Musings on meditation

If the world seems busy with eyes wide open, it is equally, if not more so, with my eyes closed. I am participating in a two part course that began last semester called Digging Deeper, for which I have explored the realms of Deep Ecology, Ecopsychology, and Ecotherapy during the fall and am now embarking on a journey involving meditation, mindfulness in nature practice, reflection, and a creative project or which I will invent a piece to build, develop a plan, build this piece, and reflect on the process. This piece may be a memorial to my past life or a celebration of the pain and joy of transition and the next phase of my life.

Sitting still is a rare event in the life of marieke. I tend to multitask and take on more than I can possibly handle sustainably. I have tended to comment on this ironyfor a student of sustainability, but perhaps it is appropriate for where I am in the midst of learning what it means to choose a sustainable, healthy path and how to find the strength and wisdom to choose this path for oneself.

My assignment is to meditate for 20 minutes in the morning and 20 minutes in the evening and then build up by increments of 10 until I reach an hour. At the moment, I am struggling with the challenge. I sit and close my eyes and am overwhelmed by emotion, chaos, and the tumultuous nature of the past few months of my life. It is hardly a serene image of ranger m on the mountain, legs crossed, at one with the world, particularly with cats knocking over potted plants or walking across my lap and crying out for attention, cell phone and land lines ringing, and Labradors shifting impatiently and whining.

Perhaps, just perhaps, this is an important element to this process – accepting the chaos and finding ways to be at peace amidst the entropy of life on planet earth as a member of the human species in western civilization. A friend of mine shared with me that meditation is not always about emptying one’s mind but about sitting with the chaos, being present and aware of its place and influence. This exercise may help to make it possible to find balance and peace.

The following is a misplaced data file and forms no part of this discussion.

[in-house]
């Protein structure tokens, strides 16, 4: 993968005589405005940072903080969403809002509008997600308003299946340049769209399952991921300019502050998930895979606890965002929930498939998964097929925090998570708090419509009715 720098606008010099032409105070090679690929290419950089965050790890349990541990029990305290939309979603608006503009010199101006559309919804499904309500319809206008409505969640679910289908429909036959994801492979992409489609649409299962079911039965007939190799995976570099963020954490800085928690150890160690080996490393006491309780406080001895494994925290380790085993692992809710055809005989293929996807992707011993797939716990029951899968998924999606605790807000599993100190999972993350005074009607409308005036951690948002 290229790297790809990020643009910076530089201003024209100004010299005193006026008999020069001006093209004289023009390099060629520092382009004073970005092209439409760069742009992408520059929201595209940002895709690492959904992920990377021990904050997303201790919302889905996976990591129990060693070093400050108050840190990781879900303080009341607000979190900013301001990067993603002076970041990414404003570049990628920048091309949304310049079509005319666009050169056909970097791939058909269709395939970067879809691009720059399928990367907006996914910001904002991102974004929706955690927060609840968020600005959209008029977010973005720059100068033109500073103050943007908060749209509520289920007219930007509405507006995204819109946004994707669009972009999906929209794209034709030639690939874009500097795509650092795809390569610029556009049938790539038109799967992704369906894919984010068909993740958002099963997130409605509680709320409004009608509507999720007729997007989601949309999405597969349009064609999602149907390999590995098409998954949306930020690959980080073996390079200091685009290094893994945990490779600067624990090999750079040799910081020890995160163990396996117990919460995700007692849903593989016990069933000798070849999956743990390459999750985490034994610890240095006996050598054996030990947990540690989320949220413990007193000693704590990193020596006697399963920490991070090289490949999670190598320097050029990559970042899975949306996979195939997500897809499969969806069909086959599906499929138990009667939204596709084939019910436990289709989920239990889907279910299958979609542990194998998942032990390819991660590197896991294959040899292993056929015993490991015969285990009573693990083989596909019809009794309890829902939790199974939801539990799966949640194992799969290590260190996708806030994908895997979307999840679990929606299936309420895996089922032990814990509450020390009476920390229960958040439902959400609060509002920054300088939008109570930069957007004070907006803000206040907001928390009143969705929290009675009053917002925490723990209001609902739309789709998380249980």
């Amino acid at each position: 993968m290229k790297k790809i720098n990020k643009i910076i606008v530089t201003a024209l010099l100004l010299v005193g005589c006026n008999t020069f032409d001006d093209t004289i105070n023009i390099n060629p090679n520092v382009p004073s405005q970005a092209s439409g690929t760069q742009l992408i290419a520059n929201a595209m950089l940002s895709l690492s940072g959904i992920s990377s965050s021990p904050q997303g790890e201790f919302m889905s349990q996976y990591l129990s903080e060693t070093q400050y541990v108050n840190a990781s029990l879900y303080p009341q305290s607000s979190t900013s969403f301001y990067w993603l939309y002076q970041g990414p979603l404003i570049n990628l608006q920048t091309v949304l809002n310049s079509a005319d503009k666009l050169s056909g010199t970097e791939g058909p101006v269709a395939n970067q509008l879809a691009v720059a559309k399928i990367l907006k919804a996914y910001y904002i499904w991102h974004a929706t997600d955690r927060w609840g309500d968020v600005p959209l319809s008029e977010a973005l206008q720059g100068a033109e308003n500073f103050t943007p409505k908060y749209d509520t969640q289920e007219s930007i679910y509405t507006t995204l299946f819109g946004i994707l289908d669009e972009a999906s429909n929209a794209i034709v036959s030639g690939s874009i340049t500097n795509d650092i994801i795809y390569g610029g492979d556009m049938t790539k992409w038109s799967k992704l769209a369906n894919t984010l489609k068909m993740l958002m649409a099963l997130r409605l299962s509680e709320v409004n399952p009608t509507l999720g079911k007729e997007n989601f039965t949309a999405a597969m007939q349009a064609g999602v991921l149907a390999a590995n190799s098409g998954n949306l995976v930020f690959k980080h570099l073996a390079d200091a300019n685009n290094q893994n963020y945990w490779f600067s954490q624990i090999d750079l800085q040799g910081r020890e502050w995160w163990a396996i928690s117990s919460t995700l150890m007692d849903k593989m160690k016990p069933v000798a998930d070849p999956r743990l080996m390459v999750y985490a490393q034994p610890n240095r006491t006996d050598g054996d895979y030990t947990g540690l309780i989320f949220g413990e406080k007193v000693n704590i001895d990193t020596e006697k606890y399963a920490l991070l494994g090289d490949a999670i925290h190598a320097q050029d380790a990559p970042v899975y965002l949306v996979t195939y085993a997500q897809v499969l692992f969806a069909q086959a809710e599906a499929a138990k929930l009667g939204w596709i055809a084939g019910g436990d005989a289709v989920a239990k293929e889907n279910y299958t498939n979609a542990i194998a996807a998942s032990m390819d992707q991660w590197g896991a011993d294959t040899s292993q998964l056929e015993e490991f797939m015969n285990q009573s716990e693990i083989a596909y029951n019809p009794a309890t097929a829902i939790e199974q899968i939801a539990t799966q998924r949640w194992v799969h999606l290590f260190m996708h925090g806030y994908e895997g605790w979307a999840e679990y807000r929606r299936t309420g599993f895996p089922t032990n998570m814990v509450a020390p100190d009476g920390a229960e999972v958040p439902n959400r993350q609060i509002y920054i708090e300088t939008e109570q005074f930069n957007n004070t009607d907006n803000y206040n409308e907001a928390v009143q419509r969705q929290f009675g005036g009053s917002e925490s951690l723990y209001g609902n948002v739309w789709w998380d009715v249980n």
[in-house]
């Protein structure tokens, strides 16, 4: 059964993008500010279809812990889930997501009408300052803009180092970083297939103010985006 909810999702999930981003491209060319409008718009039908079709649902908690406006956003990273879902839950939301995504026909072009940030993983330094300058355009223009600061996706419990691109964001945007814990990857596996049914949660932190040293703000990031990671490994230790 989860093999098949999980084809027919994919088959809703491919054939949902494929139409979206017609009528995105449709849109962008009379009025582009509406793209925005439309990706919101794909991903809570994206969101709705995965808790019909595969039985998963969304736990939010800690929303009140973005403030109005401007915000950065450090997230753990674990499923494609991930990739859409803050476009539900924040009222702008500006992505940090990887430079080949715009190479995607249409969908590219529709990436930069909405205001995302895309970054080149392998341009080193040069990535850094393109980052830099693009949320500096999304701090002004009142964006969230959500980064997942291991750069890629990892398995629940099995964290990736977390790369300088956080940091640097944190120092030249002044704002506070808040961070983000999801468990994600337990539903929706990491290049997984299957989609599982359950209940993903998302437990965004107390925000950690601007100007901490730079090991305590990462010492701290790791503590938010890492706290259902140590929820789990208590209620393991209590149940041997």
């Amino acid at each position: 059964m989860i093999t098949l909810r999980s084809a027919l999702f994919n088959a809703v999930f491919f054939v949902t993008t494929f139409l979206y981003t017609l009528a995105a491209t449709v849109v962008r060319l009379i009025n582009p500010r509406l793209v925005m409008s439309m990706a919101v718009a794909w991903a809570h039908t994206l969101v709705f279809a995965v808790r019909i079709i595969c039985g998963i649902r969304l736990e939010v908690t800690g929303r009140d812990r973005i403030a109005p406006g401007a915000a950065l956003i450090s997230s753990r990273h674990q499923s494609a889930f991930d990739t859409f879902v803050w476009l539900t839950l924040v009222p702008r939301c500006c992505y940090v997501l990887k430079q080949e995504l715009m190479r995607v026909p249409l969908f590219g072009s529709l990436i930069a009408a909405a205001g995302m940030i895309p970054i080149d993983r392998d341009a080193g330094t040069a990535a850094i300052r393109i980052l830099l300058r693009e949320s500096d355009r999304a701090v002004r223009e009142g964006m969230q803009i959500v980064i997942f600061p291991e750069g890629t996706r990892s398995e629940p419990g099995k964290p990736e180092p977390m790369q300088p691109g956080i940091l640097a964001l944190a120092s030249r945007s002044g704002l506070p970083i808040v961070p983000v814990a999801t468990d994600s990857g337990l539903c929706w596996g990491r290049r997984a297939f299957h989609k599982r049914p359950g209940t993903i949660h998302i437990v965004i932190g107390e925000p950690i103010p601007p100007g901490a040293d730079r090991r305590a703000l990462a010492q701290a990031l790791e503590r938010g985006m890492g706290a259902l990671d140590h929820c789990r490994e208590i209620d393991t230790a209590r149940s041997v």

At the moment, peaceful is not how I would describe my existence. Balance is a missing component that I am hoping to find over the course of this semester and coming year. A friend who has become very dear to me over these past few difficult months came over for dinner the other night and asked why I had a bag of pizza on top of my refrigerator. I couldn’t even remember when I had put it there, but I imagine it was an attempt to keep it out of labrador’s reach and then was promptly forgot for what must have been at least a week. She and I had a good laugh over it, but it served as a reminder that any marbles I once had might be hiding in some strange places, the least of which is atop my refrigerator. Should I choose go looking for them, it would certainly be an interesting ride.

This past year and a half have been an interesting journey along the path of sustainability. It began with my first Prescott colloquium in August 2009. 13 students with bright eyes and bushy tails beginning what we imagined would be a 4-year academic journey but which for many of us has metamorphosed into a study of the sustainability of self that may continue for the rest of our lives.

Studying sustainability so intensely through an academic lens over the course of the first year of school, I grew ever more aware of the unsustainable nature of my own professional and eventually personal life as well. During this time, I began taking steps toward what may someday allow for a more sustainable life path. I applied for a new job and was invited to work at Glacier Bay National Park and Preserve in Alaska. In migrating to a tiny enclave of Southeast Alaska, I began taking the steps toward what I hoped would become a sustainable life for me and my husband. I formed new friendships, began writing and playing music more often, and bought a home.

Yet every path has its bumps, and there have been setbacks of varying degrees of intensity. My husband and I separated, and I moved to Alaska alone. The darkness of winter, grief, and feelings of low self worth joined forces, and I felt myself slip into that darkness on a path of self-destruction, a far cry from the uplifted, joyful spirit I felt rising within me over the previous summer. I felt a shell of my former self, a stranger in a familiar body.

Who was this person? Where was marieke? Where was ranger m?

I spoke with a professor recently, and when I mentioned that my husband and I had separated, her response was to both congratulate and apologize. It is a pivotal, transitional moment in one’s life that is equally tragic and freeing. As I find myself alone and at the bottom of all things, I can sense clarity like a tiny ray of white light. My entire being is telling me it is time to make a change and to embrace life and the opportunity I have to actually make myself happy.

“There is nothing more precious than the self,” reads a fortune I stuck in my wallet many years ago.

A good friend recently told me, “The nice thing about the future is that it is not a memory but it is a reality.” We each create our own realities and can choose to see the world and ourselves through a negative or positive lens. Happiness may be transient in the great scheme of life for some, but I want to embrace a path that will bring an abundance of joy into my life.

Shantih shantih shantih

* shantih shantih shantih are the words T.S. Eliot used to end The Wasteland. It means “the peace that surpasses understanding”.

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